The challenge here will be approaching this as objectively as possible. Clearly I have strong opinions on police brutality in the US right now–I will not share them outright in the classroom and I don’t want them to become immediately obvious to my students through the structure of my lessons. The purpose will be for them to think critically about the rhetoric used by all of the involved parties, engage in dialogue about it, and draw their own conclusions, which could very well end up being different than my own. Maybe I will share what I come up with on this blog as I develop course objectives and create my lesson plans.

3. Start conversations with people. Write a blog post.

I follow many writers on twitter and several of them wrote about Ferguson. I am often awed by Roxane Gay’s writings on current events, and her response to Ferguson was no exception. She is consistently eloquent and moving, putting forth honest, raw emotion that only bolsters her often strong and logical arguments. Ta-Nehisi Coates’s article on Obama’s official response to the Darren Wilson non-indictment is another one that got me thinking more deeply about the issue.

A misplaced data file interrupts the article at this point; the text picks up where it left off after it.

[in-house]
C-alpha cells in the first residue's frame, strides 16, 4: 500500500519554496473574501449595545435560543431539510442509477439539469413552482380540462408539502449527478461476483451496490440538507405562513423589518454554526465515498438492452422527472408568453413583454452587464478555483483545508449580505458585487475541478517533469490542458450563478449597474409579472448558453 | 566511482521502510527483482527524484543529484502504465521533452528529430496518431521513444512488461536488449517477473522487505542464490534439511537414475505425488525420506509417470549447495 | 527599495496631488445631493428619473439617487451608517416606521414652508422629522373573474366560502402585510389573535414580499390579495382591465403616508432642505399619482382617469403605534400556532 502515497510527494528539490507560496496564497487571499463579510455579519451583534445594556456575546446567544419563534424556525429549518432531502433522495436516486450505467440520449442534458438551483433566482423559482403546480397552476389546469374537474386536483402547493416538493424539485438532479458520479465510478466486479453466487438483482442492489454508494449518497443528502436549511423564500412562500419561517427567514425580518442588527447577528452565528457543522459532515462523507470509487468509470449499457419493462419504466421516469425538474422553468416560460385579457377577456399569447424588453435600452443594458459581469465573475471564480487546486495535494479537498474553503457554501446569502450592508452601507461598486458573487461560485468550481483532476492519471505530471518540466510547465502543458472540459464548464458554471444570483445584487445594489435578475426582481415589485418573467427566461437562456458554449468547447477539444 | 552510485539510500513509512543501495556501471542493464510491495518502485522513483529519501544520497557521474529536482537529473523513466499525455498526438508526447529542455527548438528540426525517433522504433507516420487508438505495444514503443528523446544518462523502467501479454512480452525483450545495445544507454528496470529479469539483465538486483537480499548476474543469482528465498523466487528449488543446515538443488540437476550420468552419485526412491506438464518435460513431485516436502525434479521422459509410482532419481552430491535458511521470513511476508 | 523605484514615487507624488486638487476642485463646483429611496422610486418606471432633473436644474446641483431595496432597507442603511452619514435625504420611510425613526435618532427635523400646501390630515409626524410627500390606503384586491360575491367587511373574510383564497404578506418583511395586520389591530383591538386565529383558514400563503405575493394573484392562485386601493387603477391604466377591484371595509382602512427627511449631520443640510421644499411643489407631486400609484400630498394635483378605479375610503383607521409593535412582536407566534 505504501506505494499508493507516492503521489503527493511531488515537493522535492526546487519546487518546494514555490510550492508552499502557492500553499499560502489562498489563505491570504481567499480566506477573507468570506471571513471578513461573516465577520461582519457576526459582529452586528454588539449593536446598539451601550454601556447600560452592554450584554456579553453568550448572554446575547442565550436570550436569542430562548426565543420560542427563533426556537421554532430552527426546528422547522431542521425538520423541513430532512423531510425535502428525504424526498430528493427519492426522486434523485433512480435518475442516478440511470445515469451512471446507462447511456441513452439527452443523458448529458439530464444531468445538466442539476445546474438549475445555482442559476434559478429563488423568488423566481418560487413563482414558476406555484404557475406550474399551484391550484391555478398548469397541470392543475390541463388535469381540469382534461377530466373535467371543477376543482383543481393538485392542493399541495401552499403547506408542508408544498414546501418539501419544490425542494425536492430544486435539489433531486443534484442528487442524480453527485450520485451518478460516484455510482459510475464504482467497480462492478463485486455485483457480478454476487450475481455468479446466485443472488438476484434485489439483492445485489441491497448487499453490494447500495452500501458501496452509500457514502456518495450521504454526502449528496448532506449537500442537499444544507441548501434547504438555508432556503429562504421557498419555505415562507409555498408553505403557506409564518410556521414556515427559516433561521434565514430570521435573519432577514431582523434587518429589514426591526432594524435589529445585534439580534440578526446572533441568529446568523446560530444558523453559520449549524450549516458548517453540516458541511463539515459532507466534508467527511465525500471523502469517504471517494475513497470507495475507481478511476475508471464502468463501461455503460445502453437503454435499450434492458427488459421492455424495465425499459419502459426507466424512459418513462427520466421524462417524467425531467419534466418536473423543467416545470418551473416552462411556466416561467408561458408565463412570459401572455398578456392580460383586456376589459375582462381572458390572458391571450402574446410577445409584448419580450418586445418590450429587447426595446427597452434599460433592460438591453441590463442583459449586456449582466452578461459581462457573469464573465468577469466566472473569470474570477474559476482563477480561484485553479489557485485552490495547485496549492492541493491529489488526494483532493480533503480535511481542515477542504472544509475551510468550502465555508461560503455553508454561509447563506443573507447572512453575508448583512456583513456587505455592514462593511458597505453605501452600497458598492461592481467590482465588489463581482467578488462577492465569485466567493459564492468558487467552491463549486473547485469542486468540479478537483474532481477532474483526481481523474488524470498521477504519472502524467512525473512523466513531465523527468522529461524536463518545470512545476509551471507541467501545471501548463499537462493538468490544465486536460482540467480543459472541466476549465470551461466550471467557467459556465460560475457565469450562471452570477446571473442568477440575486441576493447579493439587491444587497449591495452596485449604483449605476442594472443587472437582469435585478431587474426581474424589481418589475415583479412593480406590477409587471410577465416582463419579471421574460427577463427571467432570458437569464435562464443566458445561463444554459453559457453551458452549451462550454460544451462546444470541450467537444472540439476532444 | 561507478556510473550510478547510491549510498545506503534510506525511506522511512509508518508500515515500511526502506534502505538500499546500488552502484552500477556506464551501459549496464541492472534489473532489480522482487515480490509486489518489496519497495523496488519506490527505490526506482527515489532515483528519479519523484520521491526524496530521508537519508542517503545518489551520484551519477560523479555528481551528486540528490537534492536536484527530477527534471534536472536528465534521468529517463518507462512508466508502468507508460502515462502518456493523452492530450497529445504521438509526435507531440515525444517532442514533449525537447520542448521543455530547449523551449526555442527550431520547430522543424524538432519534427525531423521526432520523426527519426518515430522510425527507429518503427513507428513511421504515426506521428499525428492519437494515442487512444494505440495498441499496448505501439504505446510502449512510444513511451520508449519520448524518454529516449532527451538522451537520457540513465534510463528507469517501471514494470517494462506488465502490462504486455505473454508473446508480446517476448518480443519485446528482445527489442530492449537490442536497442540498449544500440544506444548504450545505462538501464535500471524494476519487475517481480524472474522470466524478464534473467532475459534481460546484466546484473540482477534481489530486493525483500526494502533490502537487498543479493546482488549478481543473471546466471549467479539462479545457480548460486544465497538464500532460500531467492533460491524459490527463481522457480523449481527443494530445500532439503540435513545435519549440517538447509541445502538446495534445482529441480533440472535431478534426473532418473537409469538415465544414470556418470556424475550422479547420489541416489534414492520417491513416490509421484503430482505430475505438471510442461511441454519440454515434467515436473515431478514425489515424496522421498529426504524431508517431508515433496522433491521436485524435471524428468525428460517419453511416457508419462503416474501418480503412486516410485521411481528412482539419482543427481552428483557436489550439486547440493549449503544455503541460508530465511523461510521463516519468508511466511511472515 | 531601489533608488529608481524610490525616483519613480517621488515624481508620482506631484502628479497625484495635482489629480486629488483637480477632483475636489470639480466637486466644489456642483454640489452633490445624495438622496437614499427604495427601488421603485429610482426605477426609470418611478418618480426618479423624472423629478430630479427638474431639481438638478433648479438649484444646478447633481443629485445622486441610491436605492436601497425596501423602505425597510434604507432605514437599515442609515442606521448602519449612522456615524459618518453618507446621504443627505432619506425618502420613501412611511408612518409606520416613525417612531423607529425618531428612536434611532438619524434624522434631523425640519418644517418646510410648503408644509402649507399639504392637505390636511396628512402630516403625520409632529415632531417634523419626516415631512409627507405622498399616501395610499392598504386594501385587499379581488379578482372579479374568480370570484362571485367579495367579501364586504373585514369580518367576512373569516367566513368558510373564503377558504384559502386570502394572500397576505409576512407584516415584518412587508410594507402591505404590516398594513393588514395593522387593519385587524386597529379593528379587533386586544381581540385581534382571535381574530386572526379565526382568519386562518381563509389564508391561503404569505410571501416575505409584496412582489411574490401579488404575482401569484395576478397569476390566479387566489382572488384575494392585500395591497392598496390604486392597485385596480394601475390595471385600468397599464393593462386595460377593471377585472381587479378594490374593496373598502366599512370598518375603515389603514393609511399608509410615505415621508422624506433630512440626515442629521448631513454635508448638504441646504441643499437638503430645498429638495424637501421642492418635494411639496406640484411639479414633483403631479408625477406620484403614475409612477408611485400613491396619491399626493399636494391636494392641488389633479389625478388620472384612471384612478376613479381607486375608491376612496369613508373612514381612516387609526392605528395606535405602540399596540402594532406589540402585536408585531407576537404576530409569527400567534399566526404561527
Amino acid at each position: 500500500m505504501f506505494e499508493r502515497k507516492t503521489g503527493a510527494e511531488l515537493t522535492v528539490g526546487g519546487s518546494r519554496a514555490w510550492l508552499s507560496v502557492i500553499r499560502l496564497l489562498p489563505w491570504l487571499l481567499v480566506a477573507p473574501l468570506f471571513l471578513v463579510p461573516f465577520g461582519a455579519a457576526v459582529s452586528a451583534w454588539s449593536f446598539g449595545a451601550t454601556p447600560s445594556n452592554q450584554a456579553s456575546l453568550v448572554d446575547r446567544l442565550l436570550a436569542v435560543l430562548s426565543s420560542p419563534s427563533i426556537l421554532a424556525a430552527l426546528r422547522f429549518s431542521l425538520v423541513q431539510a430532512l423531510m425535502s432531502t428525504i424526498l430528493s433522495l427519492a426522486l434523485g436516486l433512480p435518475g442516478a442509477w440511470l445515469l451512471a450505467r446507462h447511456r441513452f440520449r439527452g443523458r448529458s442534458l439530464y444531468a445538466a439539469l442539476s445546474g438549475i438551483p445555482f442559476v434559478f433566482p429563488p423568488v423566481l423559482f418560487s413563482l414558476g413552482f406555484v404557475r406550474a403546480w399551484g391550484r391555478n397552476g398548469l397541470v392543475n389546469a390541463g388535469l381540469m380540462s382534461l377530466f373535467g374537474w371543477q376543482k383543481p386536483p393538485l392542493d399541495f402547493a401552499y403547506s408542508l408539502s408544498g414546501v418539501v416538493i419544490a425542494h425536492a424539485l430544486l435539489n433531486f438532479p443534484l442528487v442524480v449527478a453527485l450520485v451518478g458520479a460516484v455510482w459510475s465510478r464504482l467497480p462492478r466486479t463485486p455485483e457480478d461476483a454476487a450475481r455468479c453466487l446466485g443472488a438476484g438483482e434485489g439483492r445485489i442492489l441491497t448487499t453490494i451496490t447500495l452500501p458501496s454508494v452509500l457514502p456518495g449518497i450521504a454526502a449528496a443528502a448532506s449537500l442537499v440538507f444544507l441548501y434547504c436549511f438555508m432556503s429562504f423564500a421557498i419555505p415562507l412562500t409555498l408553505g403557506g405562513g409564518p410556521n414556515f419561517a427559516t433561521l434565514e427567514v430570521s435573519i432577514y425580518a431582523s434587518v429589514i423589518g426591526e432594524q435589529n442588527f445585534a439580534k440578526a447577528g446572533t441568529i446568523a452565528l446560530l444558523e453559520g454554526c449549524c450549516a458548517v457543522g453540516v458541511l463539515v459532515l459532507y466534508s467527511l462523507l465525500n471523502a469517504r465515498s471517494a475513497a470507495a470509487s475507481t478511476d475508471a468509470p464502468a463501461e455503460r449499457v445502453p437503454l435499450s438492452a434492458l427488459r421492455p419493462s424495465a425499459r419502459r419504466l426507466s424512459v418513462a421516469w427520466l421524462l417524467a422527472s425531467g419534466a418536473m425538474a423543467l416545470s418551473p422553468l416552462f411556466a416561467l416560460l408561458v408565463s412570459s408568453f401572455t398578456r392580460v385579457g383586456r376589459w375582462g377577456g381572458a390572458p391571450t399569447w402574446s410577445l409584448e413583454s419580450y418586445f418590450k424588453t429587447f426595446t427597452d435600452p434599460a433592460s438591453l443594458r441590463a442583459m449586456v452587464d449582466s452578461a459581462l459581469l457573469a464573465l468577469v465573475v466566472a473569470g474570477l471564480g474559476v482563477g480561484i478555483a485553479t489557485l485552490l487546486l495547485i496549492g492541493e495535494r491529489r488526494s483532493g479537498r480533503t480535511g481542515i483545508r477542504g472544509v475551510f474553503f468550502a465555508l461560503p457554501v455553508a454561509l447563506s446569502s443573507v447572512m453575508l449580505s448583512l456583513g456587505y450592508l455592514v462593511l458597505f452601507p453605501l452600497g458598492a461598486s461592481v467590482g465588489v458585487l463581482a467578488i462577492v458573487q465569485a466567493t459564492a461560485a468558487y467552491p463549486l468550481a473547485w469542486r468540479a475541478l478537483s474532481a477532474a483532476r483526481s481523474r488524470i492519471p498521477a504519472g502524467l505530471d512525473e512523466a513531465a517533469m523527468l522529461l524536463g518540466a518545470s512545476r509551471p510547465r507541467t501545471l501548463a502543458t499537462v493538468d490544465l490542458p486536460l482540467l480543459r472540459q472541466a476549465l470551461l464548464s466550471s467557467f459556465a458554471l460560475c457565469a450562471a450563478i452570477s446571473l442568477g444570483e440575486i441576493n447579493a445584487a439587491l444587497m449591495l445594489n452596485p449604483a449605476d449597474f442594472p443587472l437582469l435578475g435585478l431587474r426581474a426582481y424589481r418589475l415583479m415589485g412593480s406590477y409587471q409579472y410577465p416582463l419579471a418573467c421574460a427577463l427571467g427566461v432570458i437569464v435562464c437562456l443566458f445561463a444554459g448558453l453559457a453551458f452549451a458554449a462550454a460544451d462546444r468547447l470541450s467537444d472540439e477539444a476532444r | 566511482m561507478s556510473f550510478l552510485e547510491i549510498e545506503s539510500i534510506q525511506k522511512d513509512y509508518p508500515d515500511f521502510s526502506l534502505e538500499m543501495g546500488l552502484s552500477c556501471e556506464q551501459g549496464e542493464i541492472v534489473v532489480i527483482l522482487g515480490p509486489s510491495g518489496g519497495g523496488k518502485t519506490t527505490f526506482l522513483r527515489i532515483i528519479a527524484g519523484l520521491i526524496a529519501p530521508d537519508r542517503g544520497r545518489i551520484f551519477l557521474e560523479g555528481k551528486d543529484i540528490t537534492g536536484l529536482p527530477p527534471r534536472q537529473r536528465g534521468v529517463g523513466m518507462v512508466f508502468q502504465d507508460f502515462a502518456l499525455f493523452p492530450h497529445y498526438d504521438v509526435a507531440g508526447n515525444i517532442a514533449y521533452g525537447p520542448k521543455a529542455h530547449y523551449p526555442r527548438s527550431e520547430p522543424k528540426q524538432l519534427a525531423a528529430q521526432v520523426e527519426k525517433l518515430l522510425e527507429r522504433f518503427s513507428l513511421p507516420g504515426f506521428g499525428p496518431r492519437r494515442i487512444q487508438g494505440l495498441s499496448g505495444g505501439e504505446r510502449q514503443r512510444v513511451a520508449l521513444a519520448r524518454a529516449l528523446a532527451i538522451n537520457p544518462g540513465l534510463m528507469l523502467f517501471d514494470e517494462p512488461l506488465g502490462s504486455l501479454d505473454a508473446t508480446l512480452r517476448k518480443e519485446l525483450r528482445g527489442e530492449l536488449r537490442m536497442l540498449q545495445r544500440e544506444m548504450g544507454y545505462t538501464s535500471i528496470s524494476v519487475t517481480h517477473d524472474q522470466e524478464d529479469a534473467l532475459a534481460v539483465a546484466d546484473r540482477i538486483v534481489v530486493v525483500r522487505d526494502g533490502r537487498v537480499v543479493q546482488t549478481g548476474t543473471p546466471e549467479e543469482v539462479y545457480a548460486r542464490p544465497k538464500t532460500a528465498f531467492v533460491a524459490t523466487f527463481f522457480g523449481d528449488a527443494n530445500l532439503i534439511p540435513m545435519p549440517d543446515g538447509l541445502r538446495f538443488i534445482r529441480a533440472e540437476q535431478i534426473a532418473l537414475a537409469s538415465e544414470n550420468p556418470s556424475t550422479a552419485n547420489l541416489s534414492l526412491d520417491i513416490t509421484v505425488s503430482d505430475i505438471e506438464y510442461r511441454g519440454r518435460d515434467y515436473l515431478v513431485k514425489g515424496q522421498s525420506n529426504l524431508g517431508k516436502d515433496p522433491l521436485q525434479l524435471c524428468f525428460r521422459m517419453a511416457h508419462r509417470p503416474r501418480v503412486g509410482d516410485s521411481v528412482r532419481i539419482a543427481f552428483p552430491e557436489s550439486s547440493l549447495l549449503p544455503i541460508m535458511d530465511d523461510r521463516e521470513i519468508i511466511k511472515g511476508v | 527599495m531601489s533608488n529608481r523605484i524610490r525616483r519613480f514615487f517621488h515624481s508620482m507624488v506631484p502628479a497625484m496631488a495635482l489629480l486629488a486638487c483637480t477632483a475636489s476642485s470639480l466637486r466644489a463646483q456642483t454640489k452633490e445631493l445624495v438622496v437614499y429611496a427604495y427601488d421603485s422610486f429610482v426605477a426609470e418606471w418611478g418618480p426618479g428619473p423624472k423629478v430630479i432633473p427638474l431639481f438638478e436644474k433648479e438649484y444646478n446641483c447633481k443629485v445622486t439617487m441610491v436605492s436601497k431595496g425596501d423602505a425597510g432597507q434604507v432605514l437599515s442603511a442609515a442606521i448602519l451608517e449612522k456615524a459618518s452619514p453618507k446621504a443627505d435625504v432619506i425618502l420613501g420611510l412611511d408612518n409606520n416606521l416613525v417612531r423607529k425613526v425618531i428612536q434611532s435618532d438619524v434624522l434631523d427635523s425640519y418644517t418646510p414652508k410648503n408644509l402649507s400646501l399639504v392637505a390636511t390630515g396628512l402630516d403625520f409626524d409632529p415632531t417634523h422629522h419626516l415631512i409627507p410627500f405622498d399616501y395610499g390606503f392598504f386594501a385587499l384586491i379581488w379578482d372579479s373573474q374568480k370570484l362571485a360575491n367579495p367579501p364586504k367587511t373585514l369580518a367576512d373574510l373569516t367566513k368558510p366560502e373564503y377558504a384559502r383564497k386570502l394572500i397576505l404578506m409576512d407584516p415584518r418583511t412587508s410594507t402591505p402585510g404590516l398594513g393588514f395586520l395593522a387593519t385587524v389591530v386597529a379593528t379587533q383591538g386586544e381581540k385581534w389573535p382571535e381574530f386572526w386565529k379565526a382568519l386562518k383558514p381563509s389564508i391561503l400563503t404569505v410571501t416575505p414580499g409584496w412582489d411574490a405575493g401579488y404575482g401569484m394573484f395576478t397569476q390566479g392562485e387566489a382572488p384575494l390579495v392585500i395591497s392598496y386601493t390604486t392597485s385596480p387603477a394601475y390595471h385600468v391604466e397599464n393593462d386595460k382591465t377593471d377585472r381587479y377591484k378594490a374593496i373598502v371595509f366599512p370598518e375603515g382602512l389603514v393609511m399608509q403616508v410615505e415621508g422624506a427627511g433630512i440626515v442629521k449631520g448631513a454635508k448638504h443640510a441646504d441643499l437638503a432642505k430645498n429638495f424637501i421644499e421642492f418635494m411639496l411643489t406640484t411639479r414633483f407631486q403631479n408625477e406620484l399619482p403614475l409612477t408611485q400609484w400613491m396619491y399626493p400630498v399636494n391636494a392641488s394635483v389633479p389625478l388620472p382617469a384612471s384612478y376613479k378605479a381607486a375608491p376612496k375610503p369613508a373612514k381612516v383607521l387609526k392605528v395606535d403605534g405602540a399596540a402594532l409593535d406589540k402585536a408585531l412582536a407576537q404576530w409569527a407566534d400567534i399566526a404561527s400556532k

At first I hesitated to write about Ferguson. It’s a blatantly racially-charged situation and I’m White. Also, I don’t have a journalism background or regularly write about current events. I worried I’d mess it all up and look both racist and stupid (or, perhaps worse, faux-enlightened and arrogant). Then I realized that allowing my self-conscious fears to determine my action (or inaction) would be the ultimate selfish, ego-driven act. This tragic event–one of many in a nationwide pattern of similar events–is not about me.

We currently live in a society where White police kill Black citizens once every few days and face few or no repercussions. It isn’t okay. It is systemic, institutionalized violence and murder. To recognize that and remain silent is to assent to this system of injustice. Although my initial responses to Ferguson were sadness and helplessness, I will not allow those to lead to complacency or inaction. The three things I’m doing about this issue might be small, but they are the actions available to me.